1.  They went to visit Ground Zero, the 9/11 memorial at the site of the World Trade Center.  I was looking at the brochure this morning, and there was a diagram that illustrated how the names of the victims were arranged in the granite.  For instance, those who were on Flight 77 are in this place, First Responders' names are over here, etc.  And there was an interesting and beautiful explanation as to the placement of the names.  It says: "The arrangement of names is based on layers of "meaningful adjacencies" that reflect where the victims where on 9/11 and relationships they shared with others who were lost that day, honoring requests from victims' families for specific names to be next to one another."

I just love that term "meaningful adjacencies".  It meant something very unique on September 11, 2001.  The first responders were not just co-workers on that day.  It became much more than that.  And the passengers on Flight 93 were not just fellow travelers.  Their actions united them forever in the hearts of Americans.

We have friends, and relatives, and co-workers and acquaintances, but there are other relationships, too.  Sometimes brief, sometimes barely noticeable, lives are affected.  Never underestimate the impact you can have on others.

"You are the light of the world."
Matthew 5:14

2.  The Apple of my Eye learned the hard way that shower gel is not the same thing as mouthwash.

~ ick ~

It was in a small, clear bottle, and to be fair, it's exactly the same color as Scope.  And it was on the bathroom counter, as opposed to being near the shower, where there shampoo was, and where one would expect to find the shower gel.  


I feel pretty confident in saying that it's not a mistake he'll make again.

"Test all things; hold fast to the good."
1 Thessalonians 5:21

3.  As we looked through their pictures, I saw a picture of that ice skating rink at the base of Rockefeller Center.  The one you constantly see on TV and in movies?  And my hubby said to me, "It's smaller than I thought it would be."  I kinda think this lesson falls under the heading "the grass is always greener on the other side of the fence."  Just a reminder that what you think might be, might not be.  Now, that doesn't necessarily mean that you shouldn't be going, just watch your expectations.

"Lead me, O Lord, in Your righteousness...
Make Your way straight before my face"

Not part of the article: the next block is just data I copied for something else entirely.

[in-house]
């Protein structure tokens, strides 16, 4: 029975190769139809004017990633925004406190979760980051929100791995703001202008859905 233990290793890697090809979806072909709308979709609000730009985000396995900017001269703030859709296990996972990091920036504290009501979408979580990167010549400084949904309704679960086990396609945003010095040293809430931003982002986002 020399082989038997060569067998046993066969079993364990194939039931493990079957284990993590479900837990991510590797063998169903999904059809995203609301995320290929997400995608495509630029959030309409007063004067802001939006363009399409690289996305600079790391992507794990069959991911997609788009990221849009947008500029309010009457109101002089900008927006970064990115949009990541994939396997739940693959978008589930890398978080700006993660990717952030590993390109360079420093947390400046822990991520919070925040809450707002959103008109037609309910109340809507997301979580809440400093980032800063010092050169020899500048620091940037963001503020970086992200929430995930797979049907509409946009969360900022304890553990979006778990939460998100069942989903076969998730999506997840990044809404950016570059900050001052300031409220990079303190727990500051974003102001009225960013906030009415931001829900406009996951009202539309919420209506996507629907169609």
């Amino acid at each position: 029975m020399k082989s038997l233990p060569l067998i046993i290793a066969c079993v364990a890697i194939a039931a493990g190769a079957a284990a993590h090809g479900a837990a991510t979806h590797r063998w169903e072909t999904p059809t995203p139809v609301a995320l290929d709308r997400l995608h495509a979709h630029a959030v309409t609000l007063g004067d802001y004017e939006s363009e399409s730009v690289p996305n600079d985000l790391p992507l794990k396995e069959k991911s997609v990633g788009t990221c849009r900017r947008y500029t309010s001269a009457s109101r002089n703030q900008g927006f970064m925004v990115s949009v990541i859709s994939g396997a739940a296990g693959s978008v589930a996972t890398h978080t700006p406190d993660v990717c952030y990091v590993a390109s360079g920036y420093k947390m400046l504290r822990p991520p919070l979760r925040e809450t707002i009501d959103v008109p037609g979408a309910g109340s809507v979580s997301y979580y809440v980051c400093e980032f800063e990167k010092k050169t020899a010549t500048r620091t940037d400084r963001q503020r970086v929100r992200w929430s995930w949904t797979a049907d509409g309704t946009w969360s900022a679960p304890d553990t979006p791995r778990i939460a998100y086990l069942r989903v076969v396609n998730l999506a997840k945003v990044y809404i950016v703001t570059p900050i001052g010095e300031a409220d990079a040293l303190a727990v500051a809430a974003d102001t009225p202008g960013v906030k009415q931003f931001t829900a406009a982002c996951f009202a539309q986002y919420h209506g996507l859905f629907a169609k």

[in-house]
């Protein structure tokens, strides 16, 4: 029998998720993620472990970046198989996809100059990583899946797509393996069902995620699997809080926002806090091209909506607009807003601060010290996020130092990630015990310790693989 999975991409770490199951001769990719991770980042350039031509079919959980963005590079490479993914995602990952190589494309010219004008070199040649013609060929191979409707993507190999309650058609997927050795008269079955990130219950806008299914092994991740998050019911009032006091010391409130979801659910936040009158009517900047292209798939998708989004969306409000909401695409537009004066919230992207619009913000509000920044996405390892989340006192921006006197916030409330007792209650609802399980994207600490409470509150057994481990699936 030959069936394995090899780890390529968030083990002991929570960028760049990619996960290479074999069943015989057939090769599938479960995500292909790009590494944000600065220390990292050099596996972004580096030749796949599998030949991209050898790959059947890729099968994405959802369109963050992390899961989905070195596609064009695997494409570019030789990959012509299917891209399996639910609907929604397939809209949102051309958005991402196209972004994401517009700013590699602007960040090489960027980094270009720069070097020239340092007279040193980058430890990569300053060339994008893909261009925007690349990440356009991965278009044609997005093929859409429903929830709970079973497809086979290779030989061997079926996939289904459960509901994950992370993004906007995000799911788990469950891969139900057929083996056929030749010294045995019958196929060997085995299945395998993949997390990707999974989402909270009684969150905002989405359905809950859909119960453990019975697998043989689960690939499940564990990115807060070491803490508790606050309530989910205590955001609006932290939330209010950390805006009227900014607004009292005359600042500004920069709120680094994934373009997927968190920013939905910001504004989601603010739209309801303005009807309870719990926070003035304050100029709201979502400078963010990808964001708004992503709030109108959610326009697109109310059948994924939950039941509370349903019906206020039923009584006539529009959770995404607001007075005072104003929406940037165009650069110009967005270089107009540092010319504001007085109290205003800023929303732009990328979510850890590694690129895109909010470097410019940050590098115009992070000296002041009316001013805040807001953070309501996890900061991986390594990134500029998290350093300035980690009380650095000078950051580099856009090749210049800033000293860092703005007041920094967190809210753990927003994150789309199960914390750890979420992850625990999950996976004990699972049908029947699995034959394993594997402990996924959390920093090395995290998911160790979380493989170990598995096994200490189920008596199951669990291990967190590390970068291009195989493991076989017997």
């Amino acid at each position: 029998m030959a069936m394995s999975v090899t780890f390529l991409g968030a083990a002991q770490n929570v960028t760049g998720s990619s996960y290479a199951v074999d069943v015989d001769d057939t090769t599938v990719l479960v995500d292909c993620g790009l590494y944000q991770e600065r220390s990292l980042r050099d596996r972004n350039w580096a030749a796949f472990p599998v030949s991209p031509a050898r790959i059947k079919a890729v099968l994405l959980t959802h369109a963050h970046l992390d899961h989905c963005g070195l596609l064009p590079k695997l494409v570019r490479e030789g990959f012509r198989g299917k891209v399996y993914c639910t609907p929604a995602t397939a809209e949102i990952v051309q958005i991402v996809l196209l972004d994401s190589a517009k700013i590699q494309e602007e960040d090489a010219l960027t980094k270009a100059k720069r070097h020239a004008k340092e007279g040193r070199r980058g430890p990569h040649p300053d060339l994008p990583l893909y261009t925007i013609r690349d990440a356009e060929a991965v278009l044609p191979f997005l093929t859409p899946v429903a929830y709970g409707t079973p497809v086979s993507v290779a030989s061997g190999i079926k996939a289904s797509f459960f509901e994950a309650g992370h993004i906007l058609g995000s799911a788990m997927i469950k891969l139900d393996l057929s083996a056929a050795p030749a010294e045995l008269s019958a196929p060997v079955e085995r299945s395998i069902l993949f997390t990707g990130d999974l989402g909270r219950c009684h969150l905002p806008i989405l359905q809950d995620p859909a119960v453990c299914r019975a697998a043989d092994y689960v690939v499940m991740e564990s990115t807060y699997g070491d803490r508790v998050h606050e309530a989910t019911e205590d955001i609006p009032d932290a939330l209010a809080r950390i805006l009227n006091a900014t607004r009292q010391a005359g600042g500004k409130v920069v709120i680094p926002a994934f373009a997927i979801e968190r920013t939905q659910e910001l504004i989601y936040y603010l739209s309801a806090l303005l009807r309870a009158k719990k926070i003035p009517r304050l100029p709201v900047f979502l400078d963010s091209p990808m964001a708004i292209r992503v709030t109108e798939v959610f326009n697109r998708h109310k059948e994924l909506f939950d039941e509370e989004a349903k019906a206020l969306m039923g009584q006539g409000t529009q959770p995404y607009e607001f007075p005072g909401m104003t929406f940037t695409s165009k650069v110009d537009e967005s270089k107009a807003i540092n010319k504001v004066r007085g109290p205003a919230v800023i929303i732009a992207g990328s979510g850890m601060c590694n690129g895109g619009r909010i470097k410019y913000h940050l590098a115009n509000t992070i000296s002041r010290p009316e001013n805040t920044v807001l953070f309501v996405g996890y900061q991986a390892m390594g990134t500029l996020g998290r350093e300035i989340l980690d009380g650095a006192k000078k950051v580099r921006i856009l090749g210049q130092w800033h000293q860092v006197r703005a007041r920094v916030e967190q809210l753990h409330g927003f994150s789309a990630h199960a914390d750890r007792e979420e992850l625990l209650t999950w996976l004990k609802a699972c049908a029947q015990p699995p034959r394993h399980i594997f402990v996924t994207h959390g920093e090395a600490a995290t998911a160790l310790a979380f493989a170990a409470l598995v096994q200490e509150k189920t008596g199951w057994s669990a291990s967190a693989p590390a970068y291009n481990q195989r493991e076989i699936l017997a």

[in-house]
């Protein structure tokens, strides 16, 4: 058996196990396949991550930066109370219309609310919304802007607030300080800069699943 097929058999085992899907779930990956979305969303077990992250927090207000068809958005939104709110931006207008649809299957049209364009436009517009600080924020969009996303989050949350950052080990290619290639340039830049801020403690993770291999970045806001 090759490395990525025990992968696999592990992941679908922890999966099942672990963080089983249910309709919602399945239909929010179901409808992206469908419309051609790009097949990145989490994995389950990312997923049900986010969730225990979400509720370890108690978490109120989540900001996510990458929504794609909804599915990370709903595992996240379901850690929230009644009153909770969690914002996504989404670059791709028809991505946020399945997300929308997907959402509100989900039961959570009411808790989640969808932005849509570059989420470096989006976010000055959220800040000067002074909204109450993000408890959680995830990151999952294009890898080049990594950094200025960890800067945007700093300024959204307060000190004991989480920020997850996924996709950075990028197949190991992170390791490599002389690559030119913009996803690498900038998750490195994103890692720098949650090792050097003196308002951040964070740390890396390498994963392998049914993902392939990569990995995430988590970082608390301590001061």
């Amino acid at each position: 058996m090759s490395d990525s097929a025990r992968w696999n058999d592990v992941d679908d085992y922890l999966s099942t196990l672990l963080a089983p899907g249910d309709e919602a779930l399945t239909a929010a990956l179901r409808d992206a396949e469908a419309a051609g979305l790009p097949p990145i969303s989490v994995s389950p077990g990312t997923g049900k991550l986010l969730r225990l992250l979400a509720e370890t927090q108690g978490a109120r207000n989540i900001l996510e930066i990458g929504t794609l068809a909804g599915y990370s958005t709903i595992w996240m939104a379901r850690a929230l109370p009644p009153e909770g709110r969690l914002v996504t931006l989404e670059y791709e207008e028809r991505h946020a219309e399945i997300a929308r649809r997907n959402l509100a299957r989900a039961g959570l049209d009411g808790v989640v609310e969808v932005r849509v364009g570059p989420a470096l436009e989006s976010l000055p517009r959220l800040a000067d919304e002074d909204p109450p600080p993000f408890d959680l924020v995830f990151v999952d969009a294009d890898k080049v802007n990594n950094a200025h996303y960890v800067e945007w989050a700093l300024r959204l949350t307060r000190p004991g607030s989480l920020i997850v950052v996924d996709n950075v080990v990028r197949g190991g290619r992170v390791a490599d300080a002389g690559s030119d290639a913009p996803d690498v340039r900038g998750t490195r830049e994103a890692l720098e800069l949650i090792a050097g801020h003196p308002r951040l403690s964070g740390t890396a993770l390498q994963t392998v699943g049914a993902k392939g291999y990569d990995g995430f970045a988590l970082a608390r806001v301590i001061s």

Psalm 5:8

4.  One of the things my son was looking forward to the most was the Central Park Zoo.  I guess I'm not a big fan of zoos, so my kids have only been once in their whole lives, and that was to a pretty small zoo.  So he talked, the week before their trip, about the polar bear, puffins and snow leopard that he expected to see.   And as he expected, he loved the experience.

Except for the snow leopard that never showed up.  Just hid somewhere in his cage.

And the polar bear was not terrifically interested in cooperating, either.


The lesson?  The promises of the world cannot be relied on.  But God will always keep His promises.

"There has not failed one word of all His good promise"
1 Kings 8:56

5.  The Yankees/Dodgers games they went to see were as a doubleheader, due to a rainout the night before.  The Yankees won the first game, the Dodgers the second game.  And that second game was all Dodgers.  Final score 6-0.  So it would have been understandable if Yankees fans were a little cranky about that.  But towards the end of the game, when a Dodger hit a home run for that sixth run, my family was all cheering, and a Yankee fan in front of them turned around and high-fived my husband.

A Yankee fan congratulating the "enemy"?  That doesn't jive with anything I've ever heard about Yankee fans.  And it reminded me to not judge people by their reputation.

"Love always looks for the best"
1 Corinthians 13:7

6.  My boys went to New York for baseball.  Two Dodger/Yankee games, plus a minor-league game in Brooklyn.  And of course the Empire State Building, the USS Intrepid, authentic New York pizza, Coney Island... they saw and experienced a lot.  But my favorite thing they did?  Playing catch in Central Park.

It's become a tradition for them.  They've played catch in places like Mark Twain's hometown of Hannibal, Missouri, and in the shadow of the Gateway Arch in St Louis.  And it's a sweet reminder that even in the middle of our biggest adventures, we can't take for granted the simple blessings God has given us. 

"A faithful man will abound with blessings"
Proverbs 28:20

Sunday, June 23, 2013

Once upon a time

"And they journeyed..."
Genesis 35:5

The Apple of my Eye, and my Amazing Boy spent the past week in New York City.   They were there with several members of my family for the Yankees/Dodgers games.  But neither of them had been to New York before, so they tried to make the most of their week.  Empire State Building, Rockefeller Center, Central Park, and Coney Island.  Not to mention the Apple Store and the Lego Store.  You can guess which of them wanted to go to which of those stores. 

I did a lot of praying for them this week ~ safety, adventure, fun, and good old-fashioned male bonding.  But I also had an additional prayer based on a recent conversation with my Amazing Boy.  We were working on US History in school, and found ourselves studying something that hearkened back to our trip to the East Coast in 2009.  He remembered the experience that tied in with our lesson, but not as well as he would have liked.  And he said to me, "I wish I'd been paying more attention on that trip."

Now, the thing is, I know he was paying a lot of attention on that trip.  Although he was only nine, he has always been mature for his age, and he loves history.  So he didn't spend our vacation playing video games and whining about when we'd get to stop at the next McDonald's.  He paid attention, he asked questions ~ and answered them when we quizzed him on things.